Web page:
I heard that a few who usually produce maple syrup didn’t do so this year because of the ice storm's damage to the maple trees. Some trees were totally on the ground, snapped off and won’t produce again. Others had major branches broken off and will need time to recover.


Now, wouldn’t it be foolish to try to stand up trees that are lying on the ground, hoping the sap would once again flow? Or, how reasonable would it be to take branches that have split off the tree and try to reattach them?


Yet businesses that are lying on the ground or broken off are being propped up, or so the attempt, by some, hoping they will have life come back into them and become a vibrant part of economic flow once again.


Wasted resources are being poured in without any life and it is a futile attempt.


Creation shows us that there are times where there is loss, plain and simply. It could be loss of a whole tree or part, but there is loss.


But, a new tree can be planted in its place. It may take time for it to mature, but in time it will. Healthy trees bring life (Psalm 1), unhealthy trees do not (Matthew 7:17-19). So it is with individuals, businesses or nations—healthy ones bring life, unhealthy ones do not.


Jesus came to set us free; to give us healthy life, but you must come

on His terms. To find His terms go to  or

call 942-7729


Or to find peace with God or



Information and Outreach Efforts


The Northwood Area Land Management Collaborative (NALMC) is pleased to announce its recently expanded programs to develop and share information about lands within the NALMC neighborhood. NALMC seeks to build understanding and appreciation of the local landscape by encouraging public and private landowners to connect with their land, with their neighbors and with appropriate tools and resources to support collaborative land stewardship.


NALMC is a unique, voluntary public/private partnership working together across property boundaries to maintain and enhance the ecological, social, recreational, and economic resources. The NALMC neighborhood currently encompasses over 3,000 acres and includes lands owned by New Hampshire Fish and Game Department, New Hampshire Department of Resources and Economic Development, the Town of Northwood, Coe Brown Academy, the University of New Hampshire, Harmony Hill Farm and several other private landowners.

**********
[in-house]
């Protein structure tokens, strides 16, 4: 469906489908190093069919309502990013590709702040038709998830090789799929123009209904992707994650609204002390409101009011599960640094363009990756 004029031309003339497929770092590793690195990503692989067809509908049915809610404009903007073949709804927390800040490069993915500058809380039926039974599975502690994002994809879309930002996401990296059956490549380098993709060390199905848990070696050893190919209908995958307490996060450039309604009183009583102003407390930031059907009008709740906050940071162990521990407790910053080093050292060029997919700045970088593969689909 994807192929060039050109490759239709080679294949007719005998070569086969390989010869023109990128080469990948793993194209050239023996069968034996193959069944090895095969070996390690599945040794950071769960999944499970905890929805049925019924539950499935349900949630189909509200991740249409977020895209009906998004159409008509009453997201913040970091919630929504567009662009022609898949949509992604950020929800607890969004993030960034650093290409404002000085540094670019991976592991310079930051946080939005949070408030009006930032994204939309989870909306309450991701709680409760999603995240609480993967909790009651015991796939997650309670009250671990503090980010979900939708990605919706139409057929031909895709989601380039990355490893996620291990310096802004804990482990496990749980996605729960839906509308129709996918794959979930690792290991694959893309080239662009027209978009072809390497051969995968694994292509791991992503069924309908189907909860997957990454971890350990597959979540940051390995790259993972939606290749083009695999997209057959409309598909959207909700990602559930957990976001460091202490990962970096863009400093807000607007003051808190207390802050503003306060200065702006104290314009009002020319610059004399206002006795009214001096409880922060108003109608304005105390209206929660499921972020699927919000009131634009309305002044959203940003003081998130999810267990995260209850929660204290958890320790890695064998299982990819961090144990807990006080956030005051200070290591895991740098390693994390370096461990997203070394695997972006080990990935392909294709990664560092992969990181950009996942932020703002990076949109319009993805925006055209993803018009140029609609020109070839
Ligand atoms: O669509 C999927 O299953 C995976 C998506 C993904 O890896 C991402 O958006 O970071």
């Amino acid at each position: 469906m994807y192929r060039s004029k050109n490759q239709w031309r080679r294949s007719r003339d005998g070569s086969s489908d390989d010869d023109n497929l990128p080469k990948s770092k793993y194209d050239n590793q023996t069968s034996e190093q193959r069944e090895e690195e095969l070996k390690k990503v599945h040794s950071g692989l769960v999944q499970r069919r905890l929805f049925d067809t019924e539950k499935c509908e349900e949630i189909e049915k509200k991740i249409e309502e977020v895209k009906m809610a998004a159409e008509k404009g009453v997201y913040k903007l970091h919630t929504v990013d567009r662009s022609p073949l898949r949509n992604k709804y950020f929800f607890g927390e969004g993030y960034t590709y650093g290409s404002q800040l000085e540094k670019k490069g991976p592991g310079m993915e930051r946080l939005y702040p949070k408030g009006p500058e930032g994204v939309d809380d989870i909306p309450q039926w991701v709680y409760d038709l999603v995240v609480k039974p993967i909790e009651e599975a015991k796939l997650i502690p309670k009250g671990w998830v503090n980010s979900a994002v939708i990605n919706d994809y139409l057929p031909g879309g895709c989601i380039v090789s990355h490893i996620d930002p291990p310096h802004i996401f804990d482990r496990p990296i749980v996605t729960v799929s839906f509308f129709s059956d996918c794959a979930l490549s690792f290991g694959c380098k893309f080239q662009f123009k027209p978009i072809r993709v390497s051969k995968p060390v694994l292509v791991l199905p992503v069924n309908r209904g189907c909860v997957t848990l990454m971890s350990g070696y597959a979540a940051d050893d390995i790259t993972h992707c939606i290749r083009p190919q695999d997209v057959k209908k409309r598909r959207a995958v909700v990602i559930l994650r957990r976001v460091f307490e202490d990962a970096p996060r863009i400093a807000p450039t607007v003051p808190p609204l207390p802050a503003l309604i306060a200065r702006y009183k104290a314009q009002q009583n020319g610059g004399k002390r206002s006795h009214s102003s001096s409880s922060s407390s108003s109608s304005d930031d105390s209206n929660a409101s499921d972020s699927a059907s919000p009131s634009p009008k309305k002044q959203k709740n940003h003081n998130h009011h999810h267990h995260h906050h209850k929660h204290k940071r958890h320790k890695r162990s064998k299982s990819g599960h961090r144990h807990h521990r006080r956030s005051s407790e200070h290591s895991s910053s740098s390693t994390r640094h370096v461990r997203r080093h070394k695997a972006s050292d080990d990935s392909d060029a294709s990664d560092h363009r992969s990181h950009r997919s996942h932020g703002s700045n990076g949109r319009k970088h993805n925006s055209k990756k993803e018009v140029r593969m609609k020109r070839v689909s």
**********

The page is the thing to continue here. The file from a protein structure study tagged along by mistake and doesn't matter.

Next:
Through a generous grant from the New Hampshire Charitable Foundation, Ibis Wildlife Consulting of Newmarket, in partnership with Neatline Associates of Deerfield, will conduct an ecological assessment of the NALMC neighborhood.  The project will inventory and summarize the wildlife habitats, plant communities, soils, wetlands, trails, conserved lands, and other natural and cultural resources in the NALMC focus area.  Peter Lamb, Senior Philanthropic Advisor for the NH Charitable Foundation praised the collabo rative. “NALMC is pursuing cutting edge, ecosystem-based land stewardship work,” said Lamb. “We are pleased to be a partner in this effort.”


The grant has also allowed NALMC to hire an Outreach Coordinator.


Maryalice Fischer from The Center for Health, Energy & The Environment in Strafford, is assisting the mission of the collaborative through NALMC activities and direct landowner communication. Serving as the fiscal agent for NALMC, Bear-Paw Regional Greenways is enthusiastic about this partnership. “The ecological assessment and landowner outreach will illustrate the interconnectedness within the NALMC neighborhood and the benefits of working together to conserve our woodlands, waters, and wildlife,” said Dan Kern, Executive Director of Bear-Paw, a regional land trust.


Last year NALMC celebrated the opening of a new five-mile hiking trail that begins at Northwood Meadows State Park and continues across the privately owned Harmony Hill Farm, before returning to the State Park.


This trail was one of the first collaborative projects initiated by NALMC.


This year, several activities are planned including a community-wide open house on July 11th celebrating our forests, farms, wetlands and wildlife as part of the 20th anniversary of the Northwood Meadows State Park and the Forest Peters Wildlife Management Area, core public lands in the NALMC neighborhood. More information about the event will be coming soon.